BNZ Harbour Quays bites the dust.
You may not have noticed the gradual reduction in size over the past few months, but the former BNZ headquarters down on the waterfront Quay has been steadily chewed up over the last wee while, without any celebration or fuss. Remember when we imported a giant set of Christchurch munchers to eat some buildings, back in – ooooh, about 2011 maybe? It was on the news every night.
This time – not so much. It’s still impressive though, watching a hydraulic set of teeth bite into a concrete column and exert enough pressure onto it until it crumbles into dust. And then repeat, again and again, until the building gets down to ground level. And now it’s gone.
The BNZ are not wasting any time though. Well, that’s not entirely true – they wasted a huge amount of time over the last 10 years. But I mean to say, they are already building a new head office in Wellington, although not on the former waterfront site. BNZ has had a (mostly) impressive track record over the years in Wellington, and it has to be said, they have built so many offices that a fair chunk of the city can be attributed to them. (By fair, I mean fair, not large). There’s the Old Bank Corner which I think was three different bank buildings, one after another. Executed by some of the best classical architects that NZ had to offer back then, they do make up a lovely cityscape, sitting on what was former beach, at the bottom of the hill, next to the wreck of the Inconstant. They built one – swiftly outgrew it – built another – outgrew that too – and then a third, but left all the previous buildings behind.
I’m sure that there must have been an interim step of a building between 1900 and 1970s, although I’m not 100% sure where it was. I do recollect that the building on the corner of Taranaki and Vivian, currently being laboriously transformed into a Ramada hotel, used to be a BNZ as well. That building deserves a blog post all of its own, as it was also the site of New Zealand’s first drive through bank – perhaps NZ’s ONLY ever drive through bank. More on that later, I’m sure, another day perhaps. I have photos of it, somewhere!
The big Bank story of the 1970s – and 80s – and 90s probably too, was the building of the BNZ bank tower on the corner of Willis and Lambton. The big black one. Darth Vader’s pencil case. Wellington’s tallest building, possibly New Zealand’s tallest building for a while too. You know the one – the one where the steel frame was left rusting for 9 long years, unclad, unfinished, unhappily shouting out to the world that we had a problem with our building industry. Such a big problem in fact, that the entire industry abandoned the use of steel and moved into reinforced concrete instead. Fun Fact: you can date the year of a building’s construction reasonably well by looking at its structural skeleton. All steel beams and columns: pre 1975. All concrete beams and columns: post 1980. Even more fun fact: I’m not 100% certain that is true, but it’s a start. It’s 90% true I think. Maybe 80%. True enough. OK, moving on now…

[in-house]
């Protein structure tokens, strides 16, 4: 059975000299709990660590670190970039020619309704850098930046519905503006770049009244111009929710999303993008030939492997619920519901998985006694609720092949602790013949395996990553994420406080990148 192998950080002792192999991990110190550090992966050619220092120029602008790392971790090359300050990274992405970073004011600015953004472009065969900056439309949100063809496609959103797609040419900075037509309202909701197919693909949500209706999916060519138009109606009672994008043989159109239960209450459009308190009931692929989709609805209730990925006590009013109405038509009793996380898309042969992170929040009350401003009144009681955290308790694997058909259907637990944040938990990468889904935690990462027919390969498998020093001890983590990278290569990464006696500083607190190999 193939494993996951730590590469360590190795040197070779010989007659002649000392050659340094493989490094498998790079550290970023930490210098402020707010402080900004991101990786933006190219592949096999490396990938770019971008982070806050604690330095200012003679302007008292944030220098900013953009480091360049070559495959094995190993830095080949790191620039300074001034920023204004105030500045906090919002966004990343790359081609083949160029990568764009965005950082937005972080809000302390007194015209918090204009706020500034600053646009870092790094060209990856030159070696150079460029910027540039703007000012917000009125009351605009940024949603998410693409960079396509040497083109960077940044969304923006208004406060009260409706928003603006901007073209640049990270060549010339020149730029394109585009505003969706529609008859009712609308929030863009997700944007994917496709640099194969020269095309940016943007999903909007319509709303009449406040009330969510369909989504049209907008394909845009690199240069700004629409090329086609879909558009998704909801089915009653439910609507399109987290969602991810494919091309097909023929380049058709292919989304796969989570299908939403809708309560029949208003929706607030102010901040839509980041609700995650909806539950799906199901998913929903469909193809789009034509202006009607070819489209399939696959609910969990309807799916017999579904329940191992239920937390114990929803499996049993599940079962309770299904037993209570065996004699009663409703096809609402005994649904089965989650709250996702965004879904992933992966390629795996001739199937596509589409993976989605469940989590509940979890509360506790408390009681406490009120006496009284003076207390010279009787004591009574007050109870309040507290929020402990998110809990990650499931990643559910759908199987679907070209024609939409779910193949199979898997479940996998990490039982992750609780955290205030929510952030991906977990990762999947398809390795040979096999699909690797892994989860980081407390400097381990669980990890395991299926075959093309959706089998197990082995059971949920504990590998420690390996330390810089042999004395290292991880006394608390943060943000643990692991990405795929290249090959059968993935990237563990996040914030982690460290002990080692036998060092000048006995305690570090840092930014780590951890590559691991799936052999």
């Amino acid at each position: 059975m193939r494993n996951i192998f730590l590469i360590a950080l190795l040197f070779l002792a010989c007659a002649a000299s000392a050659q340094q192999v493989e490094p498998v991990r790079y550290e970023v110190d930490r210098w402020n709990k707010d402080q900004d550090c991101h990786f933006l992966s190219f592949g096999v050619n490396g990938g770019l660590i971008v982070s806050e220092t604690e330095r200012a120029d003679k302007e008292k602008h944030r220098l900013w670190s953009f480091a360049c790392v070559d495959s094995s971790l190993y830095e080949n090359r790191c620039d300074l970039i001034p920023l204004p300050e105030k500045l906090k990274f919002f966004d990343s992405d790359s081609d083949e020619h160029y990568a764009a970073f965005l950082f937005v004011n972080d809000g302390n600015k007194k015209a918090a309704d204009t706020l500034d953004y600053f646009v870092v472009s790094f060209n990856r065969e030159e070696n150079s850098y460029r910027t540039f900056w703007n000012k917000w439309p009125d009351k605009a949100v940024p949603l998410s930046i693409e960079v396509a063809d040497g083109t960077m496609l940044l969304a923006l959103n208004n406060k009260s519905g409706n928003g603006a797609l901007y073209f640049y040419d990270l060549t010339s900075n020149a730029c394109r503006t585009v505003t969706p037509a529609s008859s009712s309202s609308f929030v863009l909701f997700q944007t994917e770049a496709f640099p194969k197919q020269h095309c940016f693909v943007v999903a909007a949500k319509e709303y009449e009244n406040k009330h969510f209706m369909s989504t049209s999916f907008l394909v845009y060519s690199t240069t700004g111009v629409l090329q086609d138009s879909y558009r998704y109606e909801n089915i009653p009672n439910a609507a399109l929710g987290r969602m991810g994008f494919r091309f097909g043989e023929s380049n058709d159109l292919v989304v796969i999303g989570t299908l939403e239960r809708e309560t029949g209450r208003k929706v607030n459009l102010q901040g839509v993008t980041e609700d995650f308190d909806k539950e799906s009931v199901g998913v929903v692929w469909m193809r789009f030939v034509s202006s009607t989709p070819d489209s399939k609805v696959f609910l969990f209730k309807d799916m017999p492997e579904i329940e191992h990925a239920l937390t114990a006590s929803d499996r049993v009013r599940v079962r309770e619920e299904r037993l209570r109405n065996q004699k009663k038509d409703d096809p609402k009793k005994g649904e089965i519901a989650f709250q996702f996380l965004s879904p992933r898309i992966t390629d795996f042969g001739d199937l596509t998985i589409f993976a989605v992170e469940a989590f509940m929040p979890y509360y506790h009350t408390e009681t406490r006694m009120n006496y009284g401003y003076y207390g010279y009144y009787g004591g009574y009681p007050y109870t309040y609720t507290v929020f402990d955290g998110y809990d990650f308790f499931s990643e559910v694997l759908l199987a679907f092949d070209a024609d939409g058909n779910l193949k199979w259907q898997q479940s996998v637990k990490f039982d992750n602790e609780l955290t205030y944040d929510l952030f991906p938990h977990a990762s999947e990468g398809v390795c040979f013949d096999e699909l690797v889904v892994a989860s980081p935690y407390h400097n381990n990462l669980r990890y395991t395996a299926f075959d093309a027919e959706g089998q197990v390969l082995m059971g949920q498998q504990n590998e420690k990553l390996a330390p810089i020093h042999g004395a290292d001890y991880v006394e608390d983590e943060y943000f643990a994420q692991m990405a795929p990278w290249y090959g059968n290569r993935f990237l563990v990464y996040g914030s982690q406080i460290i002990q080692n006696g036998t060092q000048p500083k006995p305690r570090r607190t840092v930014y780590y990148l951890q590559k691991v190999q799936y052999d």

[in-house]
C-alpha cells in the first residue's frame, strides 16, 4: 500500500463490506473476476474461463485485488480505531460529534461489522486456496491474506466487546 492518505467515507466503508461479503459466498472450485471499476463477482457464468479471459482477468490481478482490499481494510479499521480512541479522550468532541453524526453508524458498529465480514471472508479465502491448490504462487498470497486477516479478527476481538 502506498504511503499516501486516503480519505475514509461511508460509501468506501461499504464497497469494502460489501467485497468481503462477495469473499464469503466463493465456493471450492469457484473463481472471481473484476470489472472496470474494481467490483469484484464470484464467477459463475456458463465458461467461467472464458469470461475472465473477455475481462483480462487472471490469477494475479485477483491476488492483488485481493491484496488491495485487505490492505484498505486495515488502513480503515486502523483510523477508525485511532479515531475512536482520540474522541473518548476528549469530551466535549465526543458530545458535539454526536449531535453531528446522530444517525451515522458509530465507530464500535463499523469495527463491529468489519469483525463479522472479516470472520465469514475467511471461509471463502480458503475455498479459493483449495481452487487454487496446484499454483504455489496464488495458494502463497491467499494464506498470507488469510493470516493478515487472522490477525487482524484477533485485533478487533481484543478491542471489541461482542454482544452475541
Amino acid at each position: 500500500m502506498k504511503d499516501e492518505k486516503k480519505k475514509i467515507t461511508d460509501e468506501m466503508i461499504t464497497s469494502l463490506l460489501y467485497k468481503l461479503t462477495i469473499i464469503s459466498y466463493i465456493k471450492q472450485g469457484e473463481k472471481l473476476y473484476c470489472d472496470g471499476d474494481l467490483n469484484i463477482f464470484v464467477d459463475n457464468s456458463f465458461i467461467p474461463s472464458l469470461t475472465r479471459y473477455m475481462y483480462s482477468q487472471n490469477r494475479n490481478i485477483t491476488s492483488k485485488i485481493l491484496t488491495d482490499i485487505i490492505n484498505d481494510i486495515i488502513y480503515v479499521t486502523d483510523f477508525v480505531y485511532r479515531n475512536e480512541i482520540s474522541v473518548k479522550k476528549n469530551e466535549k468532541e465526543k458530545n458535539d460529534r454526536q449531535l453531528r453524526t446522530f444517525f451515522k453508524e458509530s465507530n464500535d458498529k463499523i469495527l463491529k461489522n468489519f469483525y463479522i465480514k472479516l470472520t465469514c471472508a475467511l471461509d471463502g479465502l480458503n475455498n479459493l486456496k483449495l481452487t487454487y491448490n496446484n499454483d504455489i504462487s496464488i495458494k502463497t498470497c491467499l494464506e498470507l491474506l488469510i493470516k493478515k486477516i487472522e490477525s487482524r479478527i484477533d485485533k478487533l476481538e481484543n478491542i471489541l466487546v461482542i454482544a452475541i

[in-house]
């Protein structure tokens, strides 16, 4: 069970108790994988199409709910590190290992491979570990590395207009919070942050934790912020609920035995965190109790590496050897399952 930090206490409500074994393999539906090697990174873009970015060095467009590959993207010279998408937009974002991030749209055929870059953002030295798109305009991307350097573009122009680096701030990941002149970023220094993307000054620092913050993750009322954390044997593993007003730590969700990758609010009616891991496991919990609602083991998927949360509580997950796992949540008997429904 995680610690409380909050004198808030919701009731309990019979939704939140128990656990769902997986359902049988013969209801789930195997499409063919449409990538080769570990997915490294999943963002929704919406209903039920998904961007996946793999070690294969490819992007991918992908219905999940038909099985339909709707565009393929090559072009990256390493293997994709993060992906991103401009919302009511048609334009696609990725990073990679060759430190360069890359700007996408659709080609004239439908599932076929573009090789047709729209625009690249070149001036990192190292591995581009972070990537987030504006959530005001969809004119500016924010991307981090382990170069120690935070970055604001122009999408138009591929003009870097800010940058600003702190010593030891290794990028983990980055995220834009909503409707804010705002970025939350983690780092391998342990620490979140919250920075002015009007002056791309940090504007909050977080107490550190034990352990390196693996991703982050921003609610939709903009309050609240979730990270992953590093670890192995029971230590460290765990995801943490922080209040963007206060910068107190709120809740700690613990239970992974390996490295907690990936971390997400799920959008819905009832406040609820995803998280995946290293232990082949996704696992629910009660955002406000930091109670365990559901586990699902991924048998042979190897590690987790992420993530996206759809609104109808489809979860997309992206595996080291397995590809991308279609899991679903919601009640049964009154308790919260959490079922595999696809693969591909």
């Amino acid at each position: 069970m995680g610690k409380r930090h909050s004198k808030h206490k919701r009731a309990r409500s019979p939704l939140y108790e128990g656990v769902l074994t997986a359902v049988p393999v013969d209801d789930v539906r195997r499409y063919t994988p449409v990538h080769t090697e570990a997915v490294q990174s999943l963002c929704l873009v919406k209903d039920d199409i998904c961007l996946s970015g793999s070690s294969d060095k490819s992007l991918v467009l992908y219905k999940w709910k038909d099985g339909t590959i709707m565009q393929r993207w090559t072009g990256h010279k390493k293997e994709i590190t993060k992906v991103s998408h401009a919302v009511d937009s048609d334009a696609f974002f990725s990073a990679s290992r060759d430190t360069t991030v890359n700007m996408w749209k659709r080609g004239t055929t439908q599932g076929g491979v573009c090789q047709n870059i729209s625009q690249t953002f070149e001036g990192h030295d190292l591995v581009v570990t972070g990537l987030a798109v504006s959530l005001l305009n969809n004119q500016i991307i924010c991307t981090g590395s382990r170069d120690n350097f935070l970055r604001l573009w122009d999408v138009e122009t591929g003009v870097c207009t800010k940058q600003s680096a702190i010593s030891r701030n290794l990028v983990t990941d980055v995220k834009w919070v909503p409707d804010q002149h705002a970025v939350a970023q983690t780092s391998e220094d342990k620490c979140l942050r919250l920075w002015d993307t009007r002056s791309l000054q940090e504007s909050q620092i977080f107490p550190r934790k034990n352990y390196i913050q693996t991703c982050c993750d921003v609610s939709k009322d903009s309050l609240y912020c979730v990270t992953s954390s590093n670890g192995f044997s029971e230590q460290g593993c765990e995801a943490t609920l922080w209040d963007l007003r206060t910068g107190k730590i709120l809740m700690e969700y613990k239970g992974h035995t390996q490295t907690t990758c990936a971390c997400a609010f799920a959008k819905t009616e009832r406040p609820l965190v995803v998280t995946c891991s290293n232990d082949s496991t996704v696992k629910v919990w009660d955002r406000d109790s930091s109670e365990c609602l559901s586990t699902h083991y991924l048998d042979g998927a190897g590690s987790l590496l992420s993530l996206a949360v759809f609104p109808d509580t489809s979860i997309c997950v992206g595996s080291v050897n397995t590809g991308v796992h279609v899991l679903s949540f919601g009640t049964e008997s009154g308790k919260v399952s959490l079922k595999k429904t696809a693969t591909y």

Anyway, I’ve never been up it, although I hear that it moves around a bit in a strong wind. Must have been rocking back and forth like crazy over the last week or two then. I don’t know if that was the reason that BNZ moved out of it – then it became the State Insurance building and then it sold again – who knows who to? EY? IAG? AIG? Someone with big initials anyway. And no matter who is in the building now, I’ll still call it the BNZ tower. But for whatever reason they moved out of it, the next building that BNZ moved into was the new ground-scraper designed by Jasmax down at Harbour Quays. It was good for a few years maybe, with three giant wings and 2 giant atriums splitting the space up. I really like the atria – one was sort-of-public, the other mostly private. There was a Museum in the ground floor, which I always meant to go to. And all went well, until one day:
Earthquake. It was during the earthquakes down south that the BNZ discovered just how wobbly was the jelly beneath their feet. One of those first earthquakes – perhaps the 2011 one that destroyed Christchurch? It also shook up the BNZ horizons. Re the ceilings: it all fell down. They waited a while, moved out, spent millions more, and tried again, this time with new, improved ceilings and services. Come the 2016 Kaikoura quake, with multiple faults in the South Island lining up and pointing straight at our tub-full of jelly, all hell broke loose in the BNZ Harbour Quays, and the ceilings etc all fell down again. It seems we had not learned our lesson well enough.
After that, no one wanted to go back there. Was the building munted, or just haunted? Essentially being sited on a site that until relatively recently was still the ocean, clearly the building site was never going to behave like a nice flat piece of granite. And so now the workers have been spirited away, working from home or from relocated offices, somewhere, while a new set of foundations rise again, on the other side of the road.
So: the question remains to be asked – does BNZ prefer to live in a tall building or a low-lying building? They’ve been low, low, low, high, low and now high again. Does this affect their ways of working? Does it affect profitability? Their latest (as yet unbuilt) building will be by Newcrest, responsible for the Deloitte building just down the road, which is rumoured to be able to withstand virtually anything the world could throw against it. The Engineers are the same I believe – the famed Dunning Thornton team who love base isolation and external skeletons. BNZ should – SHOULD – be safe here for the next thousand years or so. And the Eye of the Fish will be watching closely, all the way…